He appears frequently to be poorly briefed, on one memorable occasion having to ask a member of caucus, in full view of the cameras, what the party position was on a particular issue. He badly mishandled what should have been a softball question on where he stood on Sikh terrorism, and alienated many in the party with his knee-jerk expulsion of Saskatchewan MP Erin Weir for what appeared to be no worse a crime than standing too close to women at parties.

I write about him in next week’s Hill Times, too.  This what I say:

Jagmeet Singh is the worst federal party leader since Stockwell Day.  He has led his party to historic lows in public opinion. And his political instincts – as seen in his caucus relations, his policy stands, and his byzantine approach to securing seat in the House of Commons – are  non-existent.

So, we’re all agreed on one point: Jagmeet Singh has been a disaster.

Another point of agreement: the Conservatives tend to win when the NDP do better than they’re doing under Singh’s reign of error. Conversely, the Liberals tend to win when the NDP do what they’re doing now, which is dropping like a proverbial stone. That’s a Canadian political truism.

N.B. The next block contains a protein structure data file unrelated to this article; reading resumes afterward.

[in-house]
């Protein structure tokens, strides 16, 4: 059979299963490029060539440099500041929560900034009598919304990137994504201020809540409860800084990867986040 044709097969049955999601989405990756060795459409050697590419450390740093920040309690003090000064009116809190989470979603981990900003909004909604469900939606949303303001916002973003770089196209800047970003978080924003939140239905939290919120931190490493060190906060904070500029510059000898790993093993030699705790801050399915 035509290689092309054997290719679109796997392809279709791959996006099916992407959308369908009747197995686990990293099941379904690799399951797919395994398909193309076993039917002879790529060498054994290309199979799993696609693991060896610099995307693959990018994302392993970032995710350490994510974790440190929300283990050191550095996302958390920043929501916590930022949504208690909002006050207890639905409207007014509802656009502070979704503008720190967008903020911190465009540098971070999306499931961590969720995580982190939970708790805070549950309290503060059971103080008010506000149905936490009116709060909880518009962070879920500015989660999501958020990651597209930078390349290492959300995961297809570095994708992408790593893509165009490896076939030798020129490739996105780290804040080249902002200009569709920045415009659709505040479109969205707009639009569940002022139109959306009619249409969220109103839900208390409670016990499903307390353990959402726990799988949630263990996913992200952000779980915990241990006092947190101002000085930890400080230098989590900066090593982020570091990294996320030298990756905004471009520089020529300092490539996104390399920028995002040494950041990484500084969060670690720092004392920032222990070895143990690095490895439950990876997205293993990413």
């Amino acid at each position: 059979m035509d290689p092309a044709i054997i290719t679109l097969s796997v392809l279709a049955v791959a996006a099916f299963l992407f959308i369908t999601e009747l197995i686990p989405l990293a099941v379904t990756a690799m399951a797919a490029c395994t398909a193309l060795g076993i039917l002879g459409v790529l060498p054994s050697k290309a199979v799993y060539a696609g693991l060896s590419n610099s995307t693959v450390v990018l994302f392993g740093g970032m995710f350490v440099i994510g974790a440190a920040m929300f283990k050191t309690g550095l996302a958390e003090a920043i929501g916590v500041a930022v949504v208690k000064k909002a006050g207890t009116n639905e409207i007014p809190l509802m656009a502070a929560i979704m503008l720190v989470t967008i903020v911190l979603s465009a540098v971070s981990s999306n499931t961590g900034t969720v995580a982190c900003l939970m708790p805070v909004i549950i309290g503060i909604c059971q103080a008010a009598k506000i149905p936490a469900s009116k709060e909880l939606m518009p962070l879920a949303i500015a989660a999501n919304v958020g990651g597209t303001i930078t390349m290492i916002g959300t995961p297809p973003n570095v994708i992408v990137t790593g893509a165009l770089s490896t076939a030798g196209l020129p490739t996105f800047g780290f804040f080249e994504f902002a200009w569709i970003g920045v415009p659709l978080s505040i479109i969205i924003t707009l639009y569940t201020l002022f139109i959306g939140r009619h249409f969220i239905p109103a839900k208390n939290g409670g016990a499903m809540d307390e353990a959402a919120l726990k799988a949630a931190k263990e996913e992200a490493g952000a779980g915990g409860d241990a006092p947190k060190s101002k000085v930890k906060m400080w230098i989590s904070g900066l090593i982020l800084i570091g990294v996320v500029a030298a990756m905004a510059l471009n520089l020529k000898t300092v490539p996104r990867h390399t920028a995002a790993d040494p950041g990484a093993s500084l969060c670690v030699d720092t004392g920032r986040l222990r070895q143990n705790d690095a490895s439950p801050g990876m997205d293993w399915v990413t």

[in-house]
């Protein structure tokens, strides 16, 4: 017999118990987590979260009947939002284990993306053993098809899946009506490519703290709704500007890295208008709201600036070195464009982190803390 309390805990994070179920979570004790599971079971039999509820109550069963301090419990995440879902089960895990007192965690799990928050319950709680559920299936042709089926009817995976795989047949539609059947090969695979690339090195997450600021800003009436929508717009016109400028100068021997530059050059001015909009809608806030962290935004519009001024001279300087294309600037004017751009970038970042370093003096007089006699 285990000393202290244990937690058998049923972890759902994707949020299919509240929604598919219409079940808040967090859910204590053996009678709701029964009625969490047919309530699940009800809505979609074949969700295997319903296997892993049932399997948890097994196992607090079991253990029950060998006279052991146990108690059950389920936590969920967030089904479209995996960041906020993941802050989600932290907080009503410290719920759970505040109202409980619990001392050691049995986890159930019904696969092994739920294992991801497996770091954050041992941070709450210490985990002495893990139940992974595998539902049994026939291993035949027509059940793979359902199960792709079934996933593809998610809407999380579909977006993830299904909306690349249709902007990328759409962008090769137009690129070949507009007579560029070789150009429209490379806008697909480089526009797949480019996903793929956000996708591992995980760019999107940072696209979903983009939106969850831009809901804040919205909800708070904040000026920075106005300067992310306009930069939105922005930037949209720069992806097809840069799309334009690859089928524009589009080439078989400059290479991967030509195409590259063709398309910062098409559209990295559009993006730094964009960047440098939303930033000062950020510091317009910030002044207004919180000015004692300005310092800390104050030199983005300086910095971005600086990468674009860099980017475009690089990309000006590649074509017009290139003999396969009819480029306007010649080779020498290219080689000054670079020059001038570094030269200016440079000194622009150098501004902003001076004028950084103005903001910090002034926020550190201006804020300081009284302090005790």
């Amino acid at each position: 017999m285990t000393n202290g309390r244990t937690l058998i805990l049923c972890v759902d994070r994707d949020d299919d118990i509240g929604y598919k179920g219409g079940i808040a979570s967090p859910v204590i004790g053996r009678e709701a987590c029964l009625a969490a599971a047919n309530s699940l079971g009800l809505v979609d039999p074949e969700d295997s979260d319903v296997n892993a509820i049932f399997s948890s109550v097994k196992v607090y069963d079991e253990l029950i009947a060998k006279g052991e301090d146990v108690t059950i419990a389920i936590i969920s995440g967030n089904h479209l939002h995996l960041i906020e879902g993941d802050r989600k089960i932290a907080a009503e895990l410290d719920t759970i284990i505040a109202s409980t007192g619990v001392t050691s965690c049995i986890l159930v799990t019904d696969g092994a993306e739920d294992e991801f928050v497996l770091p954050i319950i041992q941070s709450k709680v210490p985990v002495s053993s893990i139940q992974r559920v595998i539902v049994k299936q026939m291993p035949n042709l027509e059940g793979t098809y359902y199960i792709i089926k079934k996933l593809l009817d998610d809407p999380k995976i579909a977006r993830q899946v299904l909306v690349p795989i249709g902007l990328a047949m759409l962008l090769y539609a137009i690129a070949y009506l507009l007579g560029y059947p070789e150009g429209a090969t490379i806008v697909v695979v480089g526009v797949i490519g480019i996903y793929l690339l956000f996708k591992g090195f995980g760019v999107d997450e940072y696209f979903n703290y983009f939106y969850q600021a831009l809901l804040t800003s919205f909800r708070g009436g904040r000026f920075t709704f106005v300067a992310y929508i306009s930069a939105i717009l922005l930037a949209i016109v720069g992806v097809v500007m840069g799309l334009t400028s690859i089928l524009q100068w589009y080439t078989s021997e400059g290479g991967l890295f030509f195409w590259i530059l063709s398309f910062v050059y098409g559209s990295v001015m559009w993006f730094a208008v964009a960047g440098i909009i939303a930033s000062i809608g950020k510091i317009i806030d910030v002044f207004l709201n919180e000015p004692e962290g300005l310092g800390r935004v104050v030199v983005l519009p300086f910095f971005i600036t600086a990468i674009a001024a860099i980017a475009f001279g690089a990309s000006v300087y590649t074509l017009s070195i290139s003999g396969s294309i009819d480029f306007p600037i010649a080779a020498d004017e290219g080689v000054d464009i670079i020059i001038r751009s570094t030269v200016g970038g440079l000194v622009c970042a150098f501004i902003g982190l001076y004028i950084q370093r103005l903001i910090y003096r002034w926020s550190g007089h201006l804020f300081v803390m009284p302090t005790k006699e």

Anyway, those are the points of agreement.  Where I diverge with Professor Coyne is here: I divine no logic – none – in the way the parties are treating the Burnaby South by-election. Unlike the learned Coyne, I cannot observe the outlines of any brilliant strategy at work, here.  To wit:

  • If the Liberals really thought Singh was a disaster, why have they taken so bloody long to call the by-election in Burnaby?  Why haven’t they extended the “leader’s courtesy,” like the Greens have, and pledge not to run someone against him?  Why not get him in the House, to further advertise his failings?
  • If the Conservatives really wanted to help the New Democrats out, why are they even contesting the by-election? Why not make his life easier, instead of harder? Do they really think they’re in any way assisted by Singh being marked up – or defeated – in a nasty by-election contest, thereby throwing the Dippers into further leadership chaos in the 200-plus days remaining until the October election?  (Similarly, if the Cons think a new and better leader is warranted, who would that be? Why do they think that guy – Messrs. Cullen or Angus, I surmise – would do any better? I don’t.)